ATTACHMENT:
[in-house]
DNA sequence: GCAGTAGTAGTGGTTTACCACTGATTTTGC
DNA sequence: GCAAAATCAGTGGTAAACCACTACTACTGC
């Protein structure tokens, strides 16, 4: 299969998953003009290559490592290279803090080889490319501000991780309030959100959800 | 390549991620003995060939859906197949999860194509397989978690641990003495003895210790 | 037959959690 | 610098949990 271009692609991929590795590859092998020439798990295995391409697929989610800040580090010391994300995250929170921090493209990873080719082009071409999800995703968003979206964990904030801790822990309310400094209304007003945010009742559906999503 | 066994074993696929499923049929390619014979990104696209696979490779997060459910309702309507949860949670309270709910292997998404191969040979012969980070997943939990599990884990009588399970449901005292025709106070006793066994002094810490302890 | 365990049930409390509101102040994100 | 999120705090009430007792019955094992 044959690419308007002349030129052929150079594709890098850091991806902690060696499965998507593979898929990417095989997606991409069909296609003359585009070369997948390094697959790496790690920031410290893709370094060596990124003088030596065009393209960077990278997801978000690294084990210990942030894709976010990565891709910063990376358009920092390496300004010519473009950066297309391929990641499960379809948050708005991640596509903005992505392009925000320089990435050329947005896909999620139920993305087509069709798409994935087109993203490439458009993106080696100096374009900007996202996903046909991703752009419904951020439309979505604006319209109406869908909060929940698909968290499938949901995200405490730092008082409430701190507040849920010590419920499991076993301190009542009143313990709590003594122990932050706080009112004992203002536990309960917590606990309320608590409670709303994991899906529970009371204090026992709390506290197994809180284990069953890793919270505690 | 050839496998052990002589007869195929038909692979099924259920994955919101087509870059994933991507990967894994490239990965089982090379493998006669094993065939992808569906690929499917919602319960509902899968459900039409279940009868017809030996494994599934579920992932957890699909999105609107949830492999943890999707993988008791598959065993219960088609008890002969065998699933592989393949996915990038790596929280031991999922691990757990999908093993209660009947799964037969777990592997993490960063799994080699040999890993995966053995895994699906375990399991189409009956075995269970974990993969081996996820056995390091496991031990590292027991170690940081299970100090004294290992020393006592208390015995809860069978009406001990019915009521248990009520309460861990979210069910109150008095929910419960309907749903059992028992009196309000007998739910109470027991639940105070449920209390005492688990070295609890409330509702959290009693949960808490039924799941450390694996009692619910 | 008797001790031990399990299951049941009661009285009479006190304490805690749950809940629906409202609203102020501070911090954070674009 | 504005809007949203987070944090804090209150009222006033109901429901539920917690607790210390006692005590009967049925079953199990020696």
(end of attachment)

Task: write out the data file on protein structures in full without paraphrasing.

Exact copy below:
[in-house]
DNA sequence: GCAGTAGTAGTGGTTTACCACTGATTTTGC
DNA sequence: GCAAAATCAGTGGTAAACCACTACTACTGC
């Protein structure tokens, strides 16, 4: 299969998953003009290559490592290279803090080889490319501000991780309030959100959800 | 390549991620003995060939859906197949999860194509397989978690641990003495003895210790 | 037959959690 | 610098949990 271009692609991929590795590859092998020439798990295995391409697929989610800040580090010391994300995250929170921090493209990873080719082009071409999800995703968003979206964990904030801790822990309310400094209304007003945010009742559906999503 | 066994074993696929499923049929390619014979990104696209696979490779997060459910309702309507949860949670309270709910292997998404191969040979012969980070997943939990599990884990009588399970449901005292025709106070006793066994002094810490302890 | 365990049930409390509101102040994100 | 999120705090009430007792019955094992 044959690419308007002349030129052929150079594709890098850091991806902690060696499965998507593979898929990417095989997606991409069909296609003359585009070369997948390094697959790496790690920031410290893709370094060596990124003088030596065009393209960077990278997801978000690294084990210990942030894709976010990565891709910063990376358009920092390496300004010519473009950066297309391929990641499960379809948050708005991640596509903005992505392009925000320089990435050329947005896909999620139920993305087509069709798409994935087109993203490439458009993106080696100096374009900007996202996903046909991703752009419904951020439309979505604006319209109406869908909060929940698909968290499938949901995200405490730092008082409430701190507040849920010590419920499991076993301190009542009143313990709590003594122990932050706080009112004992203002536990309960917590606990309320608590409670709303994991899906529970009371204090026992709390506290197994809180284990069953890793919270505690 | 050839496998052990002589007869195929038909692979099924259920994955919101087509870059994933991507990967894994490239990965089982090379493998006669094993065939992808569906690929499917919602319960509902899968459900039409279940009868017809030996494994599934579920992932957890699909999105609107949830492999943890999707993988008791598959065993219960088609008890002969065998699933592989393949996915990038790596929280031991999922691990757990999908093993209660009947799964037969777990592997993490960063799994080699040999890993995966053995895994699906375990399991189409009956075995269970974990993969081996996820056995390091496991031990590292027991170690940081299970100090004294290992020393006592208390015995809860069978009406001990019915009521248990009520309460861990979210069910109150008095929910419960309907749903059992028992009196309000007998739910109470027991639940105070449920209390005492688990070295609890409330509702959290009693949960808490039924799941450390694996009692619910 | 008797001790031990399990299951049941009661009285009479006190304490805690749950809940629906409202609203102020501070911090954070674009 | 504005809007949203987070944090804090209150009222006033109901429901539920917690607790210390006692005590009967049925079953199990020696």